Here are some storylines, notes and drivers to watch for during today's NASCAR race at Talladega Superspeedway:
Can Jimmie Johnson actually finish a restrictor-plate race?
Daytona and Talladega have been Jimmie Johnson's albatross in 2012. It started with an early wreck in the Daytona 500, followed by an engine failure at Talladega, then another crash at Daytona in the July event. Altogether, the 48 car's best finish this season in three restrictor-plate races is a dreadful 35th.
To win his sixth series title, it's obvious Johnson must avoid a bad finish today – otherwise the points hole he'll find himself in will be too much to overcome. Knowing this, keep an eye on the 48 team and the strategy they implement this afternoon.
Typically, Johnson and crew chief Chad Knaus tend to be conservative and prefer to ride around in back until the closing laps. But that plan isn't without risk. In this race last year, Johnson got mired in traffic and was unable to work his way through the field and finished 26th.
Talladega is a 'game-changer'
Talladega is the one race in the Chase that no one can predict and will play a pivotal role in deciding the championship. There isn't a driver this weekend who hasn't said as much, with Clint Bowyer even going as far to call this race a "game-changer."
Some contenders will play things safe; lagging in the rear, trying to dodge the inevitable "Big One" and then charging to front late. Others will do the opposite; thinking the best way to avoid the carnage is by being ahead of it. Drivers in this category include the Hendrick Motorsports duo of Jeff Gordon and Dale Earnhardt Jr., each of whom has said that they plan to be aggressive and use this race to catapult them back into title contention.
A return to form for Dale Earnhardt Jr.?
Speaking of NASCAR's most popular driver, there was a time when Earnhardt Jr. was looked at as "the man" anytime the Sprint Cup Series rolled into a restrictor-plate track. But having not won a plate race since 2004, Earnhardt Jr. is no longer the dominant player at either Talladega or Daytona.
However, if we are to take Earnhardt Jr. at his word, we might see a return of the driver who once won four consecutive races here. Friday, he said he's treating this race as if "he has nothing to lose," and as such, would go "no-holds-barred" in his quest to win. A hungry and determined Earnhardt Jr. on a track that he absolutely loves could mean scary news for the competition.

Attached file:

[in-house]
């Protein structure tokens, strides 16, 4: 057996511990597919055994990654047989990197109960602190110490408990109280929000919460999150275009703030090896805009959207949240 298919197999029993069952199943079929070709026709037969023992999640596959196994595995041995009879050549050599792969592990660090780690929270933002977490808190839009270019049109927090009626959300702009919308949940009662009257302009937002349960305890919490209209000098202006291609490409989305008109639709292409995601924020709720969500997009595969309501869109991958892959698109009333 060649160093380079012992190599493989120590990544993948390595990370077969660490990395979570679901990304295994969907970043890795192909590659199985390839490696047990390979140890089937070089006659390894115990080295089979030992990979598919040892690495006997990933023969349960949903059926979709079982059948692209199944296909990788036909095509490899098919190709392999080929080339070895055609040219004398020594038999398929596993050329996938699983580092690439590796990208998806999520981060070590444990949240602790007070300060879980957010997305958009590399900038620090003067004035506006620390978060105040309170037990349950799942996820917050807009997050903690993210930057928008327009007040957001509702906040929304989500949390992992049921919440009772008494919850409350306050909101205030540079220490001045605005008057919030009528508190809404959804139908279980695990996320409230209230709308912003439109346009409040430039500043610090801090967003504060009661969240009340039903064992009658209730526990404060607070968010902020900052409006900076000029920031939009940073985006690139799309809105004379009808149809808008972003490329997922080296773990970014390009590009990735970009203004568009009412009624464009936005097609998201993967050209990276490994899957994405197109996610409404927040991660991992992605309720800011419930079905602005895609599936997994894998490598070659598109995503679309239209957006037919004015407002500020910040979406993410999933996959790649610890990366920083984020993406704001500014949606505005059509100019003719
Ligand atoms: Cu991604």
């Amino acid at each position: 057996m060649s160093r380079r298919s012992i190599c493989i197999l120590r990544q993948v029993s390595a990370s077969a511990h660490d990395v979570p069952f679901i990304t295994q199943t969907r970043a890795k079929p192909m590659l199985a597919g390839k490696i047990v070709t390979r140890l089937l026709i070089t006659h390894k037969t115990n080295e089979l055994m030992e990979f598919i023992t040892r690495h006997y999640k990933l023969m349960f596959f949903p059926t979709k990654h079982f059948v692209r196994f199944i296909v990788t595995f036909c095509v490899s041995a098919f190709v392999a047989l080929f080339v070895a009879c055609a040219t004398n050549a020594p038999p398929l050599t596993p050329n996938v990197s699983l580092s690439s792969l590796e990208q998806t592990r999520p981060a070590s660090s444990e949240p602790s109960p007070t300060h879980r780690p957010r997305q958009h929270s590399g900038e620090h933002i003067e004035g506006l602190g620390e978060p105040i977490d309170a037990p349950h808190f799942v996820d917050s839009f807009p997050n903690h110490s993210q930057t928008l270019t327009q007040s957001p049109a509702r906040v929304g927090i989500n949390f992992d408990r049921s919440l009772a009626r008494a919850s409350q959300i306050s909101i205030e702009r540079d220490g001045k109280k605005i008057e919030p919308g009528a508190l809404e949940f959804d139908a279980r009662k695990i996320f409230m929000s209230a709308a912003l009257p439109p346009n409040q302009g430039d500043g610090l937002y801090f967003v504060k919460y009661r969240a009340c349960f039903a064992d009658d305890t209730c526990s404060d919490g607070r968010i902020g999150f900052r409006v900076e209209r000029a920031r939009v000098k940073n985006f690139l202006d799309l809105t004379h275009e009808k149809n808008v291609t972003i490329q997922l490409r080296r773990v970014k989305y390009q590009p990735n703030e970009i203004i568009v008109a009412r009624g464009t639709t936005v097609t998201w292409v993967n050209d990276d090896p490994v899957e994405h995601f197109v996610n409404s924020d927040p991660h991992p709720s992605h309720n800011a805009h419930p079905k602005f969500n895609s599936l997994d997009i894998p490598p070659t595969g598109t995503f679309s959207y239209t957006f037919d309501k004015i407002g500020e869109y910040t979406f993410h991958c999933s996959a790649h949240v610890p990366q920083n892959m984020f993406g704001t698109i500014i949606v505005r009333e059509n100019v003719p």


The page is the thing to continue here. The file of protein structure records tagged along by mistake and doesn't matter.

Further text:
• Ever since Talladega opened its doors in 1969, the track has been notorious for producing first time winners. In total, 10 different drivers have scored their initial win on NASCAR's longest track – included on that list is Brad Keselowski, Brian Vickers, Ken Schrader and Davey Allison.
• In the Chase era, four times out of nine a driver not competing for the championship has went to Victory Lane. This means, if a non-Chaser is going to win a playoff race, this is likely where it's going to happen.
• You wouldn't think qualifying matters at Talladega, where everyone is seemingly running the same speeds. But recent history suggests that starting up near the front is a good indicator of who might win. In the last 16 races, the eventual winner has started outside the top 15 on only four occasions.
1. Brad Keselowski
In a race where just about anyone can be victorious, you can't go wrong with Brad Keselowski. After all, he does have two wins in the last three weeks and is going back to a track where he won at in April.
2. Clint Bowyer
The defending winner of this race two years running, it's obvious Clint Bowyer has mastered the nuances of racing at Talladega. All that remains to be seen is whether that plate mastery has carried over with him to Michael Waltrip Racing.
3. Tony Stewart
Tony Stewart equates restrictor-plate racing to playing chess. And even though he refers to himself as a checkers player, the owner-driver doesn't give himself enough credit as he won at Daytona in July – and has won here previously.